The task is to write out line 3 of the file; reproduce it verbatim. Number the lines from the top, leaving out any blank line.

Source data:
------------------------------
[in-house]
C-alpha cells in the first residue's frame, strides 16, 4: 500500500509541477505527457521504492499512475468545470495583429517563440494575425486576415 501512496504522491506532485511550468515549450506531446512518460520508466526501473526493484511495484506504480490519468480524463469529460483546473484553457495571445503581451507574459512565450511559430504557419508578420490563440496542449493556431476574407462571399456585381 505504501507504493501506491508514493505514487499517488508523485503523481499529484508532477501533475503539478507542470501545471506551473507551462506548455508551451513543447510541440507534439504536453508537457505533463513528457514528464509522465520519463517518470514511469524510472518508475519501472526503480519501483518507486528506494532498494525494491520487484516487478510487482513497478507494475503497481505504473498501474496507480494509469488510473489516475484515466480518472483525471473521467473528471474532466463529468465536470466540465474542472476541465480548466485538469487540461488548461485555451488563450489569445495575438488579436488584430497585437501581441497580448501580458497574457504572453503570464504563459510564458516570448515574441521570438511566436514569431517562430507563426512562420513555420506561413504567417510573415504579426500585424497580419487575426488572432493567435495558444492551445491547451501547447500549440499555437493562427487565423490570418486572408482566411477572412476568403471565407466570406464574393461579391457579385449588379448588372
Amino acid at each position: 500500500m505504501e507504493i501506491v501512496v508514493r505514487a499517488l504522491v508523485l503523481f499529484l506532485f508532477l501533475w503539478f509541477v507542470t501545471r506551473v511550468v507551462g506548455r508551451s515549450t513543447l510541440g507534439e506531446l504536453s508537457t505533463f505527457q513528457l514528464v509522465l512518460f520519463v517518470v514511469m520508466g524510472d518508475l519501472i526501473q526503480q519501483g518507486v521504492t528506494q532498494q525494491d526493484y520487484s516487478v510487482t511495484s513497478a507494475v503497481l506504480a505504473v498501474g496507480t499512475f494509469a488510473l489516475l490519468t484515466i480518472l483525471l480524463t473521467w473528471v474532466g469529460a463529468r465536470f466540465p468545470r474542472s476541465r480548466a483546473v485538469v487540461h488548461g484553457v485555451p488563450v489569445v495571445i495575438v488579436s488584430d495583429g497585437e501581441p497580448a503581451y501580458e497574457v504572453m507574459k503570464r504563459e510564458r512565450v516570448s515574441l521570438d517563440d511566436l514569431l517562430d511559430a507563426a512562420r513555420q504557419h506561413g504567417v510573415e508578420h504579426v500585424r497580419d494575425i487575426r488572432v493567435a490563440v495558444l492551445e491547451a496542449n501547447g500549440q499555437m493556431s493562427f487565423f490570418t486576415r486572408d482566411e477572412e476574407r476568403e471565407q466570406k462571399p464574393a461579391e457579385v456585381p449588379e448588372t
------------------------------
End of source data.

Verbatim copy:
Amino acid at each position: 500500500m505504501e507504493i501506491v501512496v508514493r505514487a499517488l504522491v508523485l503523481f499529484l506532485f508532477l501533475w503539478f509541477v507542470t501545471r506551473v511550468v507551462g506548455r508551451s515549450t513543447l510541440g507534439e506531446l504536453s508537457t505533463f505527457q513528457l514528464v509522465l512518460f520519463v517518470v514511469m520508466g524510472d518508475l519501472i526501473q526503480q519501483g518507486v521504492t528506494q532498494q525494491d526493484y520487484s516487478v510487482t511495484s513497478a507494475v503497481l506504480a505504473v498501474g496507480t499512475f494509469a488510473l489516475l490519468t484515466i480518472l483525471l480524463t473521467w473528471v474532466g469529460a463529468r465536470f466540465p468545470r474542472s476541465r480548466a483546473v485538469v487540461h488548461g484553457v485555451p488563450v489569445v495571445i495575438v488579436s488584430d495583429g497585437e501581441p497580448a503581451y501580458e497574457v504572453m507574459k503570464r504563459e510564458r512565450v516570448s515574441l521570438d517563440d511566436l514569431l517562430d511559430a507563426a512562420r513555420q504557419h506561413g504567417v510573415e508578420h504579426v500585424r497580419d494575425i487575426r488572432v493567435a490563440v495558444l492551445e491547451a496542449n501547447g500549440q499555437m493556431s493562427f487565423f490570418t486576415r486572408d482566411e477572412e476574407r476568403e471565407q466570406k462571399p464574393a461579391e457579385v456585381p449588379e448588372t